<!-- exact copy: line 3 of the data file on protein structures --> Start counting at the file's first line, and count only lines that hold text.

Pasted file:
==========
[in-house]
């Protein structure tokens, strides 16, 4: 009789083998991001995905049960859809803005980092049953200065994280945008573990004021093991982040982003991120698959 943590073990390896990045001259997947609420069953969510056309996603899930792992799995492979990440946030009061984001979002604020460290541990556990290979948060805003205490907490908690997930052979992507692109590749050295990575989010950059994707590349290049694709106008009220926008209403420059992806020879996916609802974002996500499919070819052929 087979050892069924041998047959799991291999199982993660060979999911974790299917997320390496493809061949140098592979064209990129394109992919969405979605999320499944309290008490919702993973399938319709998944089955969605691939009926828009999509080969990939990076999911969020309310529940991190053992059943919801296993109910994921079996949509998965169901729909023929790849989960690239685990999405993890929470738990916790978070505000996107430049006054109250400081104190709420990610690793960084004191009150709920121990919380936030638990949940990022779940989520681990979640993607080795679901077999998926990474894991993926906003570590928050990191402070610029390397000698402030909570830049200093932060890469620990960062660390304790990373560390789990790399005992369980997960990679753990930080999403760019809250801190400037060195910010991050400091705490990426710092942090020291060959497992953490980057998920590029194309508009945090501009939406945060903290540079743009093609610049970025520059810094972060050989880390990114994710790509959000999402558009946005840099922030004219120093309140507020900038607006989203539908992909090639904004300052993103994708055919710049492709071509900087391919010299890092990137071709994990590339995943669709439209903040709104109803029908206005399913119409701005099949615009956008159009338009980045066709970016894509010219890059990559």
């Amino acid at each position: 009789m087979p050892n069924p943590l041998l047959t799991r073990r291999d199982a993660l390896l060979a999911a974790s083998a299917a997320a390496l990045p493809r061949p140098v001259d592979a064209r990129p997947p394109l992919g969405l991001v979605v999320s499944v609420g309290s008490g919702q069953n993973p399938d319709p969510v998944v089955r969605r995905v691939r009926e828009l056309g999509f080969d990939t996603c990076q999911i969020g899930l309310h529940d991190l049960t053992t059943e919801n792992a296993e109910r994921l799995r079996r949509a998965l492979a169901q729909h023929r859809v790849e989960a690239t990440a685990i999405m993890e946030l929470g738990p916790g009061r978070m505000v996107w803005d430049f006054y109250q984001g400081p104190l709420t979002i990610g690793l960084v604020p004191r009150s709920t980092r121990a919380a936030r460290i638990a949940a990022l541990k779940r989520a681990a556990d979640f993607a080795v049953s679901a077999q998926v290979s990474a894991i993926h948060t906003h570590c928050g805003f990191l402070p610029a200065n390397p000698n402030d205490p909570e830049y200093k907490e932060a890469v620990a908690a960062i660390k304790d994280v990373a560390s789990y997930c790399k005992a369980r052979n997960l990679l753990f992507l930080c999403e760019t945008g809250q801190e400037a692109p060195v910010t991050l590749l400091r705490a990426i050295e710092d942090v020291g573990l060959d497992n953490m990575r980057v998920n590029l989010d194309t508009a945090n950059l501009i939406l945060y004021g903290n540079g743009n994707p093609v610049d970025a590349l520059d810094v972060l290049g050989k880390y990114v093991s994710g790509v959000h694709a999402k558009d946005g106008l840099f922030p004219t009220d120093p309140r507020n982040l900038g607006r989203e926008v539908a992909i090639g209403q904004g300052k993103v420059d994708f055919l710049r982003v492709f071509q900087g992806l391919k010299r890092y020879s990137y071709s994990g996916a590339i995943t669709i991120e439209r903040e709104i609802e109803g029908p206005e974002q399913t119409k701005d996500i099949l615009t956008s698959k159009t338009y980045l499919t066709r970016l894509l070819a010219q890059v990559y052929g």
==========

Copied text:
């Amino acid at each position: 009789m087979p050892n069924p943590l041998l047959t799991r073990r291999d199982a993660l390896l060979a999911a974790s083998a299917a997320a390496l990045p493809r061949p140098v001259d592979a064209r990129p997947p394109l992919g969405l991001v979605v999320s499944v609420g309290s008490g919702q069953n993973p399938d319709p969510v998944v089955r969605r995905v691939r009926e828009l056309g999509f080969d990939t996603c990076q999911i969020g899930l309310h529940d991190l049960t053992t059943e919801n792992a296993e109910r994921l799995r079996r949509a998965l492979a169901q729909h023929r859809v790849e989960a690239t990440a685990i999405m993890e946030l929470g738990p916790g009061r978070m505000v996107w803005d430049f006054y109250q984001g400081p104190l709420t979002i990610g690793l960084v604020p004191r009150s709920t980092r121990a919380a936030r460290i638990a949940a990022l541990k779940r989520a681990a556990d979640f993607a080795v049953s679901a077999q998926v290979s990474a894991i993926h948060t906003h570590c928050g805003f990191l402070p610029a200065n390397p000698n402030d205490p909570e830049y200093k907490e932060a890469v620990a908690a960062i660390k304790d994280v990373a560390s789990y997930c790399k005992a369980r052979n997960l990679l753990f992507l930080c999403e760019t945008g809250q801190e400037a692109p060195v910010t991050l590749l400091r705490a990426i050295e710092d942090v020291g573990l060959d497992n953490m990575r980057v998920n590029l989010d194309t508009a945090n950059l501009i939406l945060y004021g903290n540079g743009n994707p093609v610049d970025a590349l520059d810094v972060l290049g050989k880390y990114v093991s994710g790509v959000h694709a999402k558009d946005g106008l840099f922030p004219t009220d120093p309140r507020n982040l900038g607006r989203e926008v539908a992909i090639g209403q904004g300052k993103v420059d994708f055919l710049r982003v492709f071509q900087g992806l391919k010299r890092y020879s990137y071709s994990g996916a590339i995943t669709i991120e439209r903040e709104i609802e109803g029908p206005e974002q399913t119409k701005d996500i099949l615009t956008s698959k159009t338009y980045l499919t066709r970016l894509l070819a010219q890059v990559y052929g």